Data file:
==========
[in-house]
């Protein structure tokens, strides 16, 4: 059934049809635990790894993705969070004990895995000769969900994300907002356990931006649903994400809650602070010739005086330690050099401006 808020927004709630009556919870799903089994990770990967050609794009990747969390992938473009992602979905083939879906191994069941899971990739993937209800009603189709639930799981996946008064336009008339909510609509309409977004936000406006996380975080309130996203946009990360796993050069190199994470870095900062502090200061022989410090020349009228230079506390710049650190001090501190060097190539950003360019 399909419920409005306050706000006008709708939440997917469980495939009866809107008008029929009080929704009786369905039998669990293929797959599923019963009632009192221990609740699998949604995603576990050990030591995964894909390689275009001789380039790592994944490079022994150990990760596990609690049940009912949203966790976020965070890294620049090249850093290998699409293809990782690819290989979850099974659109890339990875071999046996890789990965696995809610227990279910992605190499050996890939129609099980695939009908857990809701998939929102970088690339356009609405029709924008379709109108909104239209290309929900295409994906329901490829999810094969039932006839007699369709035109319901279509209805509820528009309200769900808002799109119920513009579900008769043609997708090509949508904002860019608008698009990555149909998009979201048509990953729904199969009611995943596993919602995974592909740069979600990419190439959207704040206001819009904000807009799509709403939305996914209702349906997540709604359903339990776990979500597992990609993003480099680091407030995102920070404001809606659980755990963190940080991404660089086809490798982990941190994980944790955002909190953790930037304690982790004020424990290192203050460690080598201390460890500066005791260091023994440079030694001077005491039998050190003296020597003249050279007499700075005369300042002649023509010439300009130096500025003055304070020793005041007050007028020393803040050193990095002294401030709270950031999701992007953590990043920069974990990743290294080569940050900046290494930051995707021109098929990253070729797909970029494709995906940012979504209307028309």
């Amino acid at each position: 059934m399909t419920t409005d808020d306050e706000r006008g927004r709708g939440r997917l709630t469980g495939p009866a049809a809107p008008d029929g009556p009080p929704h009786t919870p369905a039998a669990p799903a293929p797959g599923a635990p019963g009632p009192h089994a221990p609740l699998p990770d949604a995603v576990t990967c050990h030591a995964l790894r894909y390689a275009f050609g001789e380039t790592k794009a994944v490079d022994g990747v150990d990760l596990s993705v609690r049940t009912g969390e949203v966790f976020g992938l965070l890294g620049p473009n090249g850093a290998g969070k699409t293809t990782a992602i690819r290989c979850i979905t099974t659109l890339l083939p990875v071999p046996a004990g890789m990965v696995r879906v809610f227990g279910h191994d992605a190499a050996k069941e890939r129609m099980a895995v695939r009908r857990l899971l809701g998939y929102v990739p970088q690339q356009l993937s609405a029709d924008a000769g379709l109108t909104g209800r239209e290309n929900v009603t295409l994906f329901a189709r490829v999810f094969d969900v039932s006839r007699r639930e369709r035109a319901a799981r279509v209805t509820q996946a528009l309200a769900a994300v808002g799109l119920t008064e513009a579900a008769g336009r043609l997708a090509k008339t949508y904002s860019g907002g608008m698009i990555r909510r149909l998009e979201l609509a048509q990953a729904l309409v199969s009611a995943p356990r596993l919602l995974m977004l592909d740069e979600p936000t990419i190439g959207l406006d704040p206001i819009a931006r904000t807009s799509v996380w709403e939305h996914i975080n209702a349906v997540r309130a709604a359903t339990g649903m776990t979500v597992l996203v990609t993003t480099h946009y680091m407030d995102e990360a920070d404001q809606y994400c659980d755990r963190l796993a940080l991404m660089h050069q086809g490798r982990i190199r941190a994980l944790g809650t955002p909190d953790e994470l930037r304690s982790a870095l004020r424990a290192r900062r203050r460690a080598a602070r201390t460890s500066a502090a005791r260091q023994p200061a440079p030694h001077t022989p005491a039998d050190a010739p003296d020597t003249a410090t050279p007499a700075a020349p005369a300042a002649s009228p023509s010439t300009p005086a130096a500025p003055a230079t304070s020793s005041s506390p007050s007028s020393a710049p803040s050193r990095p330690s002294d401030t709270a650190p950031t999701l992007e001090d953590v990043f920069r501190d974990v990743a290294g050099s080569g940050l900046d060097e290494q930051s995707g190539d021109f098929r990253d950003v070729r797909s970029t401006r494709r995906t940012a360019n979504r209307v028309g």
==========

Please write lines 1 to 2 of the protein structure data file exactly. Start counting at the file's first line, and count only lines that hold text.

[in-house]
């Protein structure tokens, strides 16, 4: 059934049809635990790894993705969070004990895995000769969900994300907002356990931006649903994400809650602070010739005086330690050099401006 808020927004709630009556919870799903089994990770990967050609794009990747969390992938473009992602979905083939879906191994069941899971990739993937209800009603189709639930799981996946008064336009008339909510609509309409977004936000406006996380975080309130996203946009990360796993050069190199994470870095900062502090200061022989410090020349009228230079506390710049650190001090501190060097190539950003360019 399909419920409005306050706000006008709708939440997917469980495939009866809107008008029929009080929704009786369905039998669990293929797959599923019963009632009192221990609740699998949604995603576990050990030591995964894909390689275009001789380039790592994944490079022994150990990760596990609690049940009912949203966790976020965070890294620049090249850093290998699409293809990782690819290989979850099974659109890339990875071999046996890789990965696995809610227990279910992605190499050996890939129609099980695939009908857990809701998939929102970088690339356009609405029709924008379709109108909104239209290309929900295409994906329901490829999810094969039932006839007699369709035109319901279509209805509820528009309200769900808002799109119920513009579900008769043609997708090509949508904002860019608008698009990555149909998009979201048509990953729904199969009611995943596993919602995974592909740069979600990419190439959207704040206001819009904000807009799509709403939305996914209702349906997540709604359903339990776990979500597992990609993003480099680091407030995102920070404001809606659980755990963190940080991404660089086809490798982990941190994980944790955002909190953790930037304690982790004020424990290192203050460690080598201390460890500066005791260091023994440079030694001077005491039998050190003296020597003249050279007499700075005369300042002649023509010439300009130096500025003055304070020793005041007050007028020393803040050193990095002294401030709270950031999701992007953590990043920069974990990743290294080569940050900046290494930051995707021109098929990253070729797909970029494709995906940012979504209307028309």